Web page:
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13 Expert-Level Blog Design Tips for Beginners

By:     Topics: Blogging

Blog design can be as simple as installing a theme and adding a few widgets.

But if you take your blog seriously and you want it to visually stand out, the first step is understanding the principles of design. Once you understand what makes a good blog design, you can work on it yourself or find and qualify a talented designer.

Here are 13 expert-level blog design tips that I’ve gathered from three years of being a freelance web designer. To help illustrate these tips, I’m going to use HelloBar.com’s design as an example.

1. Make Goal-Driven Design Decisions

The purpose of design is to get your website to convert towards your goals. That’s it. Everything else comes secondary.

How do you do that?

You need to have a visual hierarchy that leads to a call to action. In simpler terms, feature a headline or a series of headlines that end in a call to action. Then put this headline/call to action duo in the places that people see the most (i.e. top of homepage, top of sidebar, bottom of posts, etc.).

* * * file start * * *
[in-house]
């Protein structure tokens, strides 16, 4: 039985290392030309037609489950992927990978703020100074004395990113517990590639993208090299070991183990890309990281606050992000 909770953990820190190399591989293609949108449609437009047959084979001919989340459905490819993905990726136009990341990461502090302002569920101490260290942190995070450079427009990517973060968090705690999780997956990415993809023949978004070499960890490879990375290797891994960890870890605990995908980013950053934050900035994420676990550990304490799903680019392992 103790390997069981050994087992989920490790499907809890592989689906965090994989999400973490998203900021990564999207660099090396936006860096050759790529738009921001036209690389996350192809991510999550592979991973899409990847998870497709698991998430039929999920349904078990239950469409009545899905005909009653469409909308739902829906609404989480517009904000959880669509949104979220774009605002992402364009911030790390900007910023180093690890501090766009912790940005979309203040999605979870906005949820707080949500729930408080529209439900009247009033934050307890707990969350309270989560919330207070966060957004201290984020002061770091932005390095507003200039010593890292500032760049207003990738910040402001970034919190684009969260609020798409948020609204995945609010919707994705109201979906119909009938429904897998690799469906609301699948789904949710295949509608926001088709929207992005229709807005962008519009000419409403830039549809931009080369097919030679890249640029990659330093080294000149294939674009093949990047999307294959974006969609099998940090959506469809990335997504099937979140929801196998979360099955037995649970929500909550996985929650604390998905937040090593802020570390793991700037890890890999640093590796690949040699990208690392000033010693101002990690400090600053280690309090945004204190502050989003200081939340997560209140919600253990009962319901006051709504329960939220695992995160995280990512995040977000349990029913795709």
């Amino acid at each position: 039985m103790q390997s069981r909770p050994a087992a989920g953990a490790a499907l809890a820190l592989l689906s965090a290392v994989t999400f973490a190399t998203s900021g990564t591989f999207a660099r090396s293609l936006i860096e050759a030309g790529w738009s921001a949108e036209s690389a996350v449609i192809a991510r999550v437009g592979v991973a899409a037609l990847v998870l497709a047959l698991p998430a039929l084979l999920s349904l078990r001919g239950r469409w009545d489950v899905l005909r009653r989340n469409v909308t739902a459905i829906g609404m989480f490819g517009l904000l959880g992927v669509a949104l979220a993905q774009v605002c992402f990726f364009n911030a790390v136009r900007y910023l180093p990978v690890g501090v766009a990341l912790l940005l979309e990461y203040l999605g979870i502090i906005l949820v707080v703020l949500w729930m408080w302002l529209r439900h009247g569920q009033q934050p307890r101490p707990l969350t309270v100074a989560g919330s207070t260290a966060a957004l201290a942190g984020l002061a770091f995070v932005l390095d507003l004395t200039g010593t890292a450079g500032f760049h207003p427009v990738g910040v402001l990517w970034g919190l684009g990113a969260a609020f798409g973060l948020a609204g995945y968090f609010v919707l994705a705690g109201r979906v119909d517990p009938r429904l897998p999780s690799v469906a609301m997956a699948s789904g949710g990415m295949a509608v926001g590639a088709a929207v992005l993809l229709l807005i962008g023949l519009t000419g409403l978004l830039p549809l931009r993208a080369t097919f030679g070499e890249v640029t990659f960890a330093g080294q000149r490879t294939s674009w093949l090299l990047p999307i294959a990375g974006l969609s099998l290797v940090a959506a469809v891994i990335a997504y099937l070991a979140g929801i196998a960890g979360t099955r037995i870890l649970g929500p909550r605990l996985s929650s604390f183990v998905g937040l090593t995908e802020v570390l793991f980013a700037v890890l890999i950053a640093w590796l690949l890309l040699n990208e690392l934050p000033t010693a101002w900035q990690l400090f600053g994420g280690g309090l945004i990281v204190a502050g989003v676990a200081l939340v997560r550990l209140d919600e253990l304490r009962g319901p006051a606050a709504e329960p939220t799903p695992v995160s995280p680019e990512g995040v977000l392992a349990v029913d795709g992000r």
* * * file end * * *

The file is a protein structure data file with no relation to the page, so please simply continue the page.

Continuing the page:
Goal-Driven Design Decisions - Hello Bar

The goal of Hello Bar's homepage is to get you to "Sign Up" or "Try it Out" and their design makes that obvious.

2. Use 2-3 Fonts, Max

At most, use one font for your logo, one for your headlines, and one for your body content.

Any more and your blog’ll look messy.

Fonts - Hello Bar

Hello Bar has a distinct logo font, Pacifico headline font, and a sans-serif default body font.

3. Use 2-3 Colors, Max

Your blog should have a primary color, a shade of grey, and a call to action color.

The primary color is the first color you want people to see and the last color you want them to remember. For Hello Bar, it’s light blue.

The shade of grey will help you subtly emphasize and de-emphasize certain aspects of your design.

The call to action color will be used sparingly as, you guessed it, the color you want people to look for when they’re deciding what to do next. For Hello Bar, it’s orange.